Buffy Saint-Marie Documentary 'Carry It On' Shows That She Was Decades Ahead of the Rest of Us Directed by Madison Thomas
Starring Buffy Saint-Marie, Joni Mitchell, Robbie Robertson, Jeremy Dutcher, George Stroumboulopoulos, Taj Mahal, John Kay
Published Sep 12, 2022Many a music doc has been ruined by a sense of reverence for its own subject (see: fawning recent tributes to Coldplay, Shawn Mendes and Shania Twain). But while Buffy Saint-Marie: Carry It On is definitely in service of its star, this is no puff piece. Rather, it's a raw, searing portrait of an artist and activist who has been ahead of her time every step of the way.
Written by Sainte-Marie biographer Andrea Warner (who once penned a career retrospective about the artist for Exclaim!) and directed by Madison Thomas, Carry It On is only partly a music doc. Yes, it gets into the stories behind a few songs and paints a vivid portrait of the bohemian folk scene in New York City cafes in the early '60s, but it wisely doesn't attempt to offer a complete rundown of Sainte-Marie's music career.
Instead, the most moving moments concern the 81-year-old Cree artist's unrelenting dedication to social and political causes. A wealth of archival footage highlights how she decried the genocide of Indigenous people in the '60s (long before it was widely discussed in those terms), insisted that white people couldn't portray Indigenous characters when acting on a 1968 episode of The Virginian, and was shown breastfeeding on TV in 1977. Time and again, her actions feel of-the-moment in 2022 — except she did this decades ago.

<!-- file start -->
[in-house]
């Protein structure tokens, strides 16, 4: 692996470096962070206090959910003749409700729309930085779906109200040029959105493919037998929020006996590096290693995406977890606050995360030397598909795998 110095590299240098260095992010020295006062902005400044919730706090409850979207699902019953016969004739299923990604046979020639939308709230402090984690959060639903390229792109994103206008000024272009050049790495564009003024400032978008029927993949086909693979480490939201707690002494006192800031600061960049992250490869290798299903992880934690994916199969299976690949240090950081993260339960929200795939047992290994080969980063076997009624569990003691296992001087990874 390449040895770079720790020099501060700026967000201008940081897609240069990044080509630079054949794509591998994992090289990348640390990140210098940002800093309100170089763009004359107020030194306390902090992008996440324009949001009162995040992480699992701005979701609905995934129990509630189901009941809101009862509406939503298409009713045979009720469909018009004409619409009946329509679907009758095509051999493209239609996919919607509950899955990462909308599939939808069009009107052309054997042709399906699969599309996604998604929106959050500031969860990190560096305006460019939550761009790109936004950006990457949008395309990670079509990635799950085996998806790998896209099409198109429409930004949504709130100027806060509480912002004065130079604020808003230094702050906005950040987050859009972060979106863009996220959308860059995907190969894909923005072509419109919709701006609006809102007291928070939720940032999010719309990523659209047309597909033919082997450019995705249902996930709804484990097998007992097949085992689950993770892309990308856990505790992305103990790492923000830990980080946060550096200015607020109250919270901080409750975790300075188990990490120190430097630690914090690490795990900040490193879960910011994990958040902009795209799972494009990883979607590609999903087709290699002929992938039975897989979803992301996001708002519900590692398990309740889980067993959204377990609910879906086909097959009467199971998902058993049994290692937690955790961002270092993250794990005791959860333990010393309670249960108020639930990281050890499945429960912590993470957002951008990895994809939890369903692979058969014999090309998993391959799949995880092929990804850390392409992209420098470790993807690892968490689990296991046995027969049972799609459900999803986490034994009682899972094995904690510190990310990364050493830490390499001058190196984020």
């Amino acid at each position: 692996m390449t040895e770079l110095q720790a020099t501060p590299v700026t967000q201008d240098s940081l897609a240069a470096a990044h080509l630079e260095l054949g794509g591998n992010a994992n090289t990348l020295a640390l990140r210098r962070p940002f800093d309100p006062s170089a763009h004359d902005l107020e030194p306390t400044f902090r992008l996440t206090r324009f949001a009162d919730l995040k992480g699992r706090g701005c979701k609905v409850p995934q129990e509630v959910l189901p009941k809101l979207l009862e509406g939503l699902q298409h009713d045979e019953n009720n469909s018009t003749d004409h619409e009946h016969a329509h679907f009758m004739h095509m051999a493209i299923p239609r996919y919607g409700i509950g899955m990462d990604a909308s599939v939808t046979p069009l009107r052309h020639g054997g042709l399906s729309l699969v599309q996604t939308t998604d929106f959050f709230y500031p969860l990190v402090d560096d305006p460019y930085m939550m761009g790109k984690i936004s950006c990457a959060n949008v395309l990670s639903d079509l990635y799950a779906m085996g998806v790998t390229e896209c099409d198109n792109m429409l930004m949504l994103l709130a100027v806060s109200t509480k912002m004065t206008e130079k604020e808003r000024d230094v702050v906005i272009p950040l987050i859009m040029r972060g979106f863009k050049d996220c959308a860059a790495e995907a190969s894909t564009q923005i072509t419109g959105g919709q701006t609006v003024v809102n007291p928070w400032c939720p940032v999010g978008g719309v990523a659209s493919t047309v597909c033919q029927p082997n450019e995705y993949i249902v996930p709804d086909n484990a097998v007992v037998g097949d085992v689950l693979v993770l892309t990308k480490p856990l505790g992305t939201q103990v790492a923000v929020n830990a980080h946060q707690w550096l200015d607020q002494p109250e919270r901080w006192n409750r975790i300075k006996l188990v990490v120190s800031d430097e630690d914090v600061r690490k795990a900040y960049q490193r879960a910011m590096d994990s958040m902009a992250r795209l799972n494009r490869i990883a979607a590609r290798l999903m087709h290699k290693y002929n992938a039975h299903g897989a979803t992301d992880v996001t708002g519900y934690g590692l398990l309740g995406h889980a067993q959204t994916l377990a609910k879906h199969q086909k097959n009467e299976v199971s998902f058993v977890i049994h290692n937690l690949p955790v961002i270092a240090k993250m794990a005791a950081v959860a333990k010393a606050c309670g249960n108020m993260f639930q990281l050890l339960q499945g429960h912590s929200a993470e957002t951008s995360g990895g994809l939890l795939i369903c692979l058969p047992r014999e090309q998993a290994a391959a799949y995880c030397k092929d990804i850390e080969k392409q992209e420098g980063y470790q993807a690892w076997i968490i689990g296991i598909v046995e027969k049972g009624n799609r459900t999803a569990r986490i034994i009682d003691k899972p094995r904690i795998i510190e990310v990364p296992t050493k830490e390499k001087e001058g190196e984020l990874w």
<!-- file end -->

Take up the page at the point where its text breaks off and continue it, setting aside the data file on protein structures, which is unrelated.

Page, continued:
Interviews with Joni Mitchell, Robbie Robertson, Jeremy Dutcher and others reinforce Sainte-Marie's enduring influence. In a particularly candid moment, Mitchell argues that she doesn't like the message of the song "Universal Soldier" — it was a brave choice on behalf of the filmmakers to include this, and it helps to round out the portrait of Saint-Marie's provocative and uncompromising message.
As well as the powerful politics, Carry It On includes frank discussions of abuse and is a harrowing watch. But every step of the way, Sainte-Marie is passionate and unguarded, and every word she says simply radiates off the screen. She was in the audience at my screening, and got up afterward to answer a few questions from the audience. From the hush in the room, it was clear that everyone was similarly awed. (Crave)